Greeneville, Tennessee, a small city of around 15,000 located in the foothills of the Appalachian Mountains, is probably best known as the longtime home of Andrew Johnson, the 17th president of the United States (as well as the first president to be impeached). Of more significance to this story, Greeneville is also home to Phil Bachman, who, over the course of the last 30 years, has assembled a fascinating collection of Ferraris.
Ferraris are about as common as unicorns in this part of the South, and Bachman, who opened his first auto dealership in 1967, initially collected his fair share of pristine Corvettes, Pontiacs and little British cars. He discovered our favorite marque in 1983, and things took off from there. How far Bachman has come since his first encounter with the Prancing Horse is immediately evident when he and wife (and fellow Ferrari enthusiast) Martha welcome me to their unassuming garage.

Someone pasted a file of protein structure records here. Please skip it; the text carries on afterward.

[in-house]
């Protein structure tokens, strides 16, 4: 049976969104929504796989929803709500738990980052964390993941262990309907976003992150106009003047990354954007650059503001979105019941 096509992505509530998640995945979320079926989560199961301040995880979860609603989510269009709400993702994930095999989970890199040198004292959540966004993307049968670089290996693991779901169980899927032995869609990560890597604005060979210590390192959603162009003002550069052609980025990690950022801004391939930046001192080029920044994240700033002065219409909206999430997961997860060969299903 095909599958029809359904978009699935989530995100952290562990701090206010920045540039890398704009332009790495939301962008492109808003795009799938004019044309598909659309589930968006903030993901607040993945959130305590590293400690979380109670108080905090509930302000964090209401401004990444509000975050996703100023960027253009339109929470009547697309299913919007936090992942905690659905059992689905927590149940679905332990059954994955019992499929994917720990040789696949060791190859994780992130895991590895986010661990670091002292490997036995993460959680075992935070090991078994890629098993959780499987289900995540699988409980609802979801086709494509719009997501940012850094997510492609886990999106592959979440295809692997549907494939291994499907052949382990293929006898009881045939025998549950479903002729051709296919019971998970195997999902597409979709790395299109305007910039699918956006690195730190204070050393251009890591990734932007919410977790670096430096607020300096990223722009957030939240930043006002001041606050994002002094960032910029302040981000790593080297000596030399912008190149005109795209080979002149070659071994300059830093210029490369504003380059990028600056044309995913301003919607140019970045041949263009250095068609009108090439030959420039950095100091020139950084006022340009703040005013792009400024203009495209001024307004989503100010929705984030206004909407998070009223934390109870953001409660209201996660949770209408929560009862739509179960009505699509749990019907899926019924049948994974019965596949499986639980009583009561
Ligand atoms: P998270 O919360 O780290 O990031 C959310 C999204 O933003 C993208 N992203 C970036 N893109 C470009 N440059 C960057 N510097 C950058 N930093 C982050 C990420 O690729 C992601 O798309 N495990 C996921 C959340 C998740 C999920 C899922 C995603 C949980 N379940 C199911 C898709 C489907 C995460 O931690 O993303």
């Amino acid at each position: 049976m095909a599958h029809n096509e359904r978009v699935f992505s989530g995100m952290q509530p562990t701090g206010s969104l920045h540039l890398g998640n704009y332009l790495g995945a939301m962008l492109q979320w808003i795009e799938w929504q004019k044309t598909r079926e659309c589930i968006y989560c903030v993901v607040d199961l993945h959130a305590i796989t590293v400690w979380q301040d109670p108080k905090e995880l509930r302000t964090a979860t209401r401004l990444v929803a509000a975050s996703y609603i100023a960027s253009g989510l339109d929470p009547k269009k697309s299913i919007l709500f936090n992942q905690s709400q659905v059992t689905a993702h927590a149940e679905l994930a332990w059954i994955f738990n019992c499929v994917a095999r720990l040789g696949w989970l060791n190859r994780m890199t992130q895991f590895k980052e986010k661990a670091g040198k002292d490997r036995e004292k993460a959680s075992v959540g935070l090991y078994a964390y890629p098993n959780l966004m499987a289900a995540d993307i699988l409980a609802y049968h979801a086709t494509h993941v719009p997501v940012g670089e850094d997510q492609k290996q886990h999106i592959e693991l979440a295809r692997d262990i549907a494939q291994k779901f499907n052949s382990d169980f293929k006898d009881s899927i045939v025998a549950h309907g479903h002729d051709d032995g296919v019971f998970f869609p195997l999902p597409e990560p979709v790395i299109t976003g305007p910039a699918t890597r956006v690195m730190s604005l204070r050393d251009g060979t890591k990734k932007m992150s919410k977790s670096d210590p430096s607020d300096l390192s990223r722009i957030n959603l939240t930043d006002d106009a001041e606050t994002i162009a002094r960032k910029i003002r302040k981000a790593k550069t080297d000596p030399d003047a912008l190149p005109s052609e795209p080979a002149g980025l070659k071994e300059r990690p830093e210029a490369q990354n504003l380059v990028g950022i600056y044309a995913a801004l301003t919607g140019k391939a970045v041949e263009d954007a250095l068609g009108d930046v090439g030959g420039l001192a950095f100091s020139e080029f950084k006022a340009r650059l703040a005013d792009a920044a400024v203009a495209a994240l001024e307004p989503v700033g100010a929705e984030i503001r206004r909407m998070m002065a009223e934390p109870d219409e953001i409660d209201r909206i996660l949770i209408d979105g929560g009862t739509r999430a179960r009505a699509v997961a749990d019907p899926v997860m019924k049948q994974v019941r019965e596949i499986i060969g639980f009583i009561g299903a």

Unassuming on the outside, that is: Upon entering, I’m nearly blinded by a sea of bright yellow thoroughbreds. This near-ubiquitous color is far from the whole story, however. When I dig a little deeper, I learn that most of the cars are the last example of their kind built.
“I think the final production car is the one that best exemplifies the series,” Bachman explains. “It also seems like a nice trend for the collection. For instance, I purchased the last 512 BBi produced—which is red, by the way—when it became available.”
Tour completed, the Bachmans invite me into their home for a cool drink; genuine Southern hospitality from some of the friendliest car collectors I’ve ever met. Sweet tea in hand, we soon sit down for a long talk about Ferrari.